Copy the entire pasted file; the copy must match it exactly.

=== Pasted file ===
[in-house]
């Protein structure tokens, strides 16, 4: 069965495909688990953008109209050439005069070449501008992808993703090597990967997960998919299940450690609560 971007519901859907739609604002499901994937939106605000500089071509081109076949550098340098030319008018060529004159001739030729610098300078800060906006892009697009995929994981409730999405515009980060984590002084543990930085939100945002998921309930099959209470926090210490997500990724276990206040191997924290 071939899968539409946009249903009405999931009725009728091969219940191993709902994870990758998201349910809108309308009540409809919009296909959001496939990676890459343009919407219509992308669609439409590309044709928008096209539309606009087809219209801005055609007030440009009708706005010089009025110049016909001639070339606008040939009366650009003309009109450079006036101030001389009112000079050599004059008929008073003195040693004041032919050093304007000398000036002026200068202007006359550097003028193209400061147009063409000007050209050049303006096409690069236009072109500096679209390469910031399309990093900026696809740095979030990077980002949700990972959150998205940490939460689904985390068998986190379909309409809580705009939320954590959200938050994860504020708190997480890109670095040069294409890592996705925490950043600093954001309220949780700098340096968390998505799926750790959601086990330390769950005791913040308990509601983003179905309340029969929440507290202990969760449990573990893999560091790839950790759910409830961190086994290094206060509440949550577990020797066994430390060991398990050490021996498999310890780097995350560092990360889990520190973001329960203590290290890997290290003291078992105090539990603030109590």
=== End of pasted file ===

[in-house]
């Protein structure tokens, strides 16, 4: 069965495909688990953008109209050439005069070449501008992808993703090597990967997960998919299940450690609560 971007519901859907739609604002499901994937939106605000500089071509081109076949550098340098030319008018060529004159001739030729610098300078800060906006892009697009995929994981409730999405515009980060984590002084543990930085939100945002998921309930099959209470926090210490997500990724276990206040191997924290 071939899968539409946009249903009405999931009725009728091969219940191993709902994870990758998201349910809108309308009540409809919009296909959001496939990676890459343009919407219509992308669609439409590309044709928008096209539309606009087809219209801005055609007030440009009708706005010089009025110049016909001639070339606008040939009366650009003309009109450079006036101030001389009112000079050599004059008929008073003195040693004041032919050093304007000398000036002026200068202007006359550097003028193209400061147009063409000007050209050049303006096409690069236009072109500096679209390469910031399309990093900026696809740095979030990077980002949700990972959150998205940490939460689904985390068998986190379909309409809580705009939320954590959200938050994860504020708190997480890109670095040069294409890592996705925490950043600093954001309220949780700098340096968390998505799926750790959601086990330390769950005791913040308990509601983003179905309340029969929440507290202990969760449990573990893999560091790839950790759910409830961190086994290094206060509440949550577990020797066994430390060991398990050490021996498999310890780097995350560092990360889990520190973001329960203590290290890997290290003291078992105090539990603030109590």